TRAI lays down or­der pro­tect­ing Net neu­tral­ity

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The Tele­com Reg­u­la­tory Au­thor­ity of In­dia (TRAI) has laid down rules that bar oper­a­tors from charg­ing dif­fer­ent rates for In­ter­net ac­cess based on con­tent, ef­fec­tively ban­ning zero-rat­ing ini­tia­tives such as Face­book’s Free Ba­sics and Air­tel’s Air­tel Zero pro­gramme. The tele­com reg­u­la­tor has given six months to oper­a­tors to wind down ex­ist­ing dif­fer­en­tial pric­ing ser­vices.

“No ser­vice provider shall of­fer or charge dis­crim­i­na­tory tar­iffs for data ser­vices on the ba­sis of con­tent. Fur­ther, no ser­vice provider shall en­ter into any ar­range­ment, agree­ment… that has the ef­fect of dis­crim­i­na­tory tar­iffs for data ser­vices be­ing of­fered or charged to the con­sumer on the ba­sis of con­tent,” the reg­u­la­tor said in a state­ment.

By defin­ing both meth­ods of dif­fer­en­tial pric­ing, the reg­u­la­tor now pro­hibits tele­com com­pa­nies from zero-rat­ing data to gain more cus­tomers (Free Ba­sics) or charg­ing an ex­ploita­tive price to have ser­vices be zero-rated on their net­work (Air­tel Zero). While Free Ba­sics and Air­tel Zero have sparked the most con­tro­versy and been the fo­cus of much me­dia at­ten­tion in re­cent times, where cus­tomers will be hit the hard­est in the short run is that th­ese reg­u­la­tions will also pro­hibit the ‘free Face­book/What­sApp’ data pack­ages that con­sumers use in or­der to avoid hefty data charges.

In ad­di­tion to lay­ing down spe­cific rules against the dis­crim­i­na­tory pric­ing of data, TRAI also in­cludes an en­force­ment clause in the ‘Pro­hi­bi­tion of Dis­crim­i­na­tory Tar­iffs for Data Ser­vices Reg­u­la­tions, 2016’.

“A ser­vice provider in con­tra­ven­tion of th­ese reg­u­la­tions, the Au­thor­ity may, with­out prej­u­dice… di­rect the ser­vice provider to pay an amount of Rs 50,000 for each day of con­tra­ven­tion, sub­ject to a max­i­mum of Rs 50 lakh,” the reg­u­la­tor has laid down.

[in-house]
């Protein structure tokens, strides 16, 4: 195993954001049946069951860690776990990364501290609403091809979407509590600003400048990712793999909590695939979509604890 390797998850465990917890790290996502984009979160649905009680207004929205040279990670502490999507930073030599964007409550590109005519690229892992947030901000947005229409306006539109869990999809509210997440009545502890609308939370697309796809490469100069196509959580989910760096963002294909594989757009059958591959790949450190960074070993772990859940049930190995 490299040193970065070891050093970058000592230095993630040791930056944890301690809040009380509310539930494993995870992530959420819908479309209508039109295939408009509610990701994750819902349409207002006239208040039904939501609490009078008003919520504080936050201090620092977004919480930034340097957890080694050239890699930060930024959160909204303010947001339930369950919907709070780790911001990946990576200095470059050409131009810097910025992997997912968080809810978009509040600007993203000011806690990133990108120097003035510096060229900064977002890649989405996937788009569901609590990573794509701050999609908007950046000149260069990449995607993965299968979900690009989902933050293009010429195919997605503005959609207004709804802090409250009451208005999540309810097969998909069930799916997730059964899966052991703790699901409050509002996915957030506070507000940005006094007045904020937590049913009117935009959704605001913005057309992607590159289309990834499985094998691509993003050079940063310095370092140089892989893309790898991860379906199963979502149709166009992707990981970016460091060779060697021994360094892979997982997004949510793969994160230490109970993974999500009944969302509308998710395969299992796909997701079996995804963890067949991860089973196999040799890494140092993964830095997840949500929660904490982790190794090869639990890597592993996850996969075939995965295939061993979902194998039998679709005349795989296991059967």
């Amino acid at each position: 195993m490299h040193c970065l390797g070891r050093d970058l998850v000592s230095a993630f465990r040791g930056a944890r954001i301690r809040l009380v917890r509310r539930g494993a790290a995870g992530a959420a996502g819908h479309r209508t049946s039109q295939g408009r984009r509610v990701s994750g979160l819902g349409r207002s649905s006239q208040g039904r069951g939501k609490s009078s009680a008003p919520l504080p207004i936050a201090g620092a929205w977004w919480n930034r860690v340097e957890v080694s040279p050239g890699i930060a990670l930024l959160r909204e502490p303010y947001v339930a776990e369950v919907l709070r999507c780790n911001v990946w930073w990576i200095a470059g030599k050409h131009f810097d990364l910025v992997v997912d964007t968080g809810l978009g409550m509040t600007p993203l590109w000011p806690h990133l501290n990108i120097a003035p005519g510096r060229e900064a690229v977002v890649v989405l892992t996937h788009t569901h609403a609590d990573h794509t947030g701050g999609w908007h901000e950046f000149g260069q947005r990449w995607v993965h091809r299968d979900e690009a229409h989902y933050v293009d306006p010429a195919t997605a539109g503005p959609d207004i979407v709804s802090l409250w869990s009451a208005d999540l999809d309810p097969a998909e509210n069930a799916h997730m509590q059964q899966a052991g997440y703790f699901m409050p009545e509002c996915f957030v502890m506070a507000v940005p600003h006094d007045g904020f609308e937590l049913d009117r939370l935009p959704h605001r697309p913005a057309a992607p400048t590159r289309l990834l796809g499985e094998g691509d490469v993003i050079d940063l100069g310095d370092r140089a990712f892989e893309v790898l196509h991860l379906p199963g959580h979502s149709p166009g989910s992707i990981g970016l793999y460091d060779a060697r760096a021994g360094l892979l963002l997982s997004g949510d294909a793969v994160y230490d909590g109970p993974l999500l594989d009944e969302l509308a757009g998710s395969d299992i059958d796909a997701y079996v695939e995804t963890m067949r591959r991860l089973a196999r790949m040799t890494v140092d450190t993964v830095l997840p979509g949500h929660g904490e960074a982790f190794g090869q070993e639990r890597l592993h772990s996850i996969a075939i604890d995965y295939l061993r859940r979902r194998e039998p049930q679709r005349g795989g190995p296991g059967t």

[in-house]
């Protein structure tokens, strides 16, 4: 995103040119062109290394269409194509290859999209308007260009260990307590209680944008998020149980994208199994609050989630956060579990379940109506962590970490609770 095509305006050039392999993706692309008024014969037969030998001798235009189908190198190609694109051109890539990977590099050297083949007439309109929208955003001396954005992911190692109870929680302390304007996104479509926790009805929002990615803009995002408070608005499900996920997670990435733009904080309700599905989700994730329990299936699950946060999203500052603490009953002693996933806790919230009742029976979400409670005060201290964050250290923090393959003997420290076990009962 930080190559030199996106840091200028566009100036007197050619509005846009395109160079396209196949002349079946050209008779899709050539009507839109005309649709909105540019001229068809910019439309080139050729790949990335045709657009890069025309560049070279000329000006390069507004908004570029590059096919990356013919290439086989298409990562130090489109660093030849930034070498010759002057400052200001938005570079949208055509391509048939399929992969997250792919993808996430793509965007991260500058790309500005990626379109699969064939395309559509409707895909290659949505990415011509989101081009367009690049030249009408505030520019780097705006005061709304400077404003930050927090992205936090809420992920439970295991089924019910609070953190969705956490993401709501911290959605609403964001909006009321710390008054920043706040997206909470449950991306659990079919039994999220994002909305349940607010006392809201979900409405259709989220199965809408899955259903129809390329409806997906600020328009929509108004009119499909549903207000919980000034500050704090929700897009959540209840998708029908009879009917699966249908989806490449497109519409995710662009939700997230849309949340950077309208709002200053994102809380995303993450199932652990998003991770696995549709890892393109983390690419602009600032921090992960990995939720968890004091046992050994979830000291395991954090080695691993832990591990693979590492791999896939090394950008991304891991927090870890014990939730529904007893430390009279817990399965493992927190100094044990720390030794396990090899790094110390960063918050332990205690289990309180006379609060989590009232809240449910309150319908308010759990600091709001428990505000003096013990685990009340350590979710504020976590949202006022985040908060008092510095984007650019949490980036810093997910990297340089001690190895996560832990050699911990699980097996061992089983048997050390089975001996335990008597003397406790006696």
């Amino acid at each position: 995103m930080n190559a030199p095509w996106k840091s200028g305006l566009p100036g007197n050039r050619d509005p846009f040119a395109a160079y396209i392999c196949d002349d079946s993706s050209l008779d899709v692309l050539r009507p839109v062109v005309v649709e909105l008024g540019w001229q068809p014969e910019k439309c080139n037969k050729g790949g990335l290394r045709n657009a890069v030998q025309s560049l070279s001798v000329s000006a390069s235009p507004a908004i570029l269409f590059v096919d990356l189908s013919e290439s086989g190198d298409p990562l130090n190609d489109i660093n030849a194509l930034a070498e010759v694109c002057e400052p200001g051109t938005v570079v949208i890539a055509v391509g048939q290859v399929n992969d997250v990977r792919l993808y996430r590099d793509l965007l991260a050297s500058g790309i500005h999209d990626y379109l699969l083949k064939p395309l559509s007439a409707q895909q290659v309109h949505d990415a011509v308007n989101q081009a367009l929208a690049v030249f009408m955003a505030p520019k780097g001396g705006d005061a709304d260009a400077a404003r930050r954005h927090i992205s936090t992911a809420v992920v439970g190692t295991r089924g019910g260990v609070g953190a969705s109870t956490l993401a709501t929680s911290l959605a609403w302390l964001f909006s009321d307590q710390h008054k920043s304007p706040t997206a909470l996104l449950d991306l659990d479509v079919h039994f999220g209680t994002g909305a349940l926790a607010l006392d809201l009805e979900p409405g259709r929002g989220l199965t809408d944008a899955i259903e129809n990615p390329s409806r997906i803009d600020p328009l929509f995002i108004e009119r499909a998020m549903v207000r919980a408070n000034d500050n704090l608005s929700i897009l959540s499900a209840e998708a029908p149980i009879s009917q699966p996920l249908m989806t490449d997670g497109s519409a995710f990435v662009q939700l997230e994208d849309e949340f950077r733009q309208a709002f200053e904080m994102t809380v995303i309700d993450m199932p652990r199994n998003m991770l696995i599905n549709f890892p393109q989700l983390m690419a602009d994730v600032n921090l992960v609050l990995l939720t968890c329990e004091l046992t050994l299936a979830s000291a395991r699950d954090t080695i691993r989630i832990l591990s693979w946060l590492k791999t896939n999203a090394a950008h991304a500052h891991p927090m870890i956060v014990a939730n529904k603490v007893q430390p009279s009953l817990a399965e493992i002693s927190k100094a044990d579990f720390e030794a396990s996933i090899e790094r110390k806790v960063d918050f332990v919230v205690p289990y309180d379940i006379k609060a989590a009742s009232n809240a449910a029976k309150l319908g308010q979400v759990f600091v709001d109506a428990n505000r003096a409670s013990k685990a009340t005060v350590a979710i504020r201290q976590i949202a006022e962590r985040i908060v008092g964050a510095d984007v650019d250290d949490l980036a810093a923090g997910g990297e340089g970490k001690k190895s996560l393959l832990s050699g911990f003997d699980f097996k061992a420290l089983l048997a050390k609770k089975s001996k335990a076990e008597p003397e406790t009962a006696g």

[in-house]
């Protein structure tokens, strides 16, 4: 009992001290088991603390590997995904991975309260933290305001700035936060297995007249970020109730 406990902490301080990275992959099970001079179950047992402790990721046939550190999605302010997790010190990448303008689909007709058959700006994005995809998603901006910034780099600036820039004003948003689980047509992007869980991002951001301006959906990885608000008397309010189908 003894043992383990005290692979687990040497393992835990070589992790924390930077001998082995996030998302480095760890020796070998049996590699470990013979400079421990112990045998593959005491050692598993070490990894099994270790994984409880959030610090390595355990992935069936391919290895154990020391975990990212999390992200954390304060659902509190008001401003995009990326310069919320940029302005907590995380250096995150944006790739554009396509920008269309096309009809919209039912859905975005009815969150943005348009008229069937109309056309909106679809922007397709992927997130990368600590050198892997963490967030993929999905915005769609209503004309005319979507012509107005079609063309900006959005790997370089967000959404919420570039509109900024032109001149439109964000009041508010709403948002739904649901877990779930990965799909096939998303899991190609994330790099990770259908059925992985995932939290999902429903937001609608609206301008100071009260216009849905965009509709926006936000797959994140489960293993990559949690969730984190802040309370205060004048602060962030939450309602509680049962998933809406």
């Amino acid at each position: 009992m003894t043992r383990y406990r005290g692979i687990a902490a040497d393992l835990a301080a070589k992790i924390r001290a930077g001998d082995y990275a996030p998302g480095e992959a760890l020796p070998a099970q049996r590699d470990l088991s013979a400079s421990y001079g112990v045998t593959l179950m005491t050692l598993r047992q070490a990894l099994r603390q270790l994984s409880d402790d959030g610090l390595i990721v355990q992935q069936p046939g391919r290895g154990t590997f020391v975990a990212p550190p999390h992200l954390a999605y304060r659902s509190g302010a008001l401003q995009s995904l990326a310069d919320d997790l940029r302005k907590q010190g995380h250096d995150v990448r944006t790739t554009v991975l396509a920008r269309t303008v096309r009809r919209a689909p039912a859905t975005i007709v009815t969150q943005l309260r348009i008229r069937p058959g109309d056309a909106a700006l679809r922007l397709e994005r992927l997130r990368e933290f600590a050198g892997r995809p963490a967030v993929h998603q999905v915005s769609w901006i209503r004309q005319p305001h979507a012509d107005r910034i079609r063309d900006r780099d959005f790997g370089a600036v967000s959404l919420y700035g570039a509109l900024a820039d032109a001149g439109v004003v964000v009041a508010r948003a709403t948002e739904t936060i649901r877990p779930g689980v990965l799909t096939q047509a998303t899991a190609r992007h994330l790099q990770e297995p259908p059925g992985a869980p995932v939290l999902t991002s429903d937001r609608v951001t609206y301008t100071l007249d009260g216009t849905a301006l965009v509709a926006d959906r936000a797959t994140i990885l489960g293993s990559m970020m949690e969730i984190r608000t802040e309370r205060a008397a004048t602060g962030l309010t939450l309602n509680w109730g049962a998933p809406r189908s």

At the same time, the reg­u­la­tor has out­lined spe­cific ex­emp­tion cases. One of the ma­jor ex­emp­tions to dis­crim­i­na­tory pric­ing of data is emer­gency ser­vices. TRAI puts it thus: “A ser­vice provider may re­duce tar­iff for ac­cess­ing or pro­vid­ing emer­gency ser­vices, or at times of grave pub­lic emer­gency.” While some ob­vi­ous ex­am­ples in­clude ser­vices in the field of health and law and or­der, other less ob­vi­ous ex­am­ples in­clude cities that are af­fected by nat­u­ral dis­as­ters. As TRAI Chair­man RS Sharma pointed out, dur­ing the Chen­nai floods cer­tain com­mu­ni­ca­tion ser­vices such as What­sApp could be tem­po­rar­ily zero-rated in or­der to en­sure that com­mu­ni­ca­tion was up and run­ning.

It may be noted that the de­bate on Net neu­tral­ity started af­ter Air­tel de­cided to charge sep­a­rately for In­ter­net-based calls in De­cem­ber 2014, but with­drew it later af­ter protests. The de­bate heated up af­ter Air­tel launched free In­ter­net plat­form Air­tel Zero and later Face­book came out with its In­ter­net.Org, re­named as Free Ba­sics.

Snapdeal fined Rs 10,000 for not hon­our­ing Rs 68 iPhone 5S Deal

On­line shop­ping plat­form Snapdeal has been fined a sum of Rs 10,000 by the San­grur District Con­sumer Dis­putes Re­dres­sal Com­mis­sion for re­fus­ing to de­liver an Ap­ple iPhone 5S (16 GB) in a gold variant for Rs 68 as it had ap­peared on the web­site. The com­pany never de­liv­ered the de­vice, be­liev­ing the er­ror to be a ‘tech­ni­cal glitch’. The cost of the iPhone 5S on Snapdeal was Rs 28,999 but had shown a 99.7 per cent dis­count. Nikhil Bansal, a B.Tech stu­dent from San­grur, spot­ted the dis­count and quickly or­dered it.

Af­ter send­ing many mails to Snapdeal which went unan­swered, he ap­proached the Con­sumer Dis­putes Re­dres­sal Com­mis­sion in San­grur, Pun­jab. Bansal ap­par­ently had cap­tured screen­shots of the prod­uct page and pro­duced them as dig­i­tal ev­i­dence in­clud­ing or­der num­ber with date and time.

The court or­dered Snapdeal to sell the iPhone 5S for Rs 68 and even slapped a Rs 2,000 penalty on

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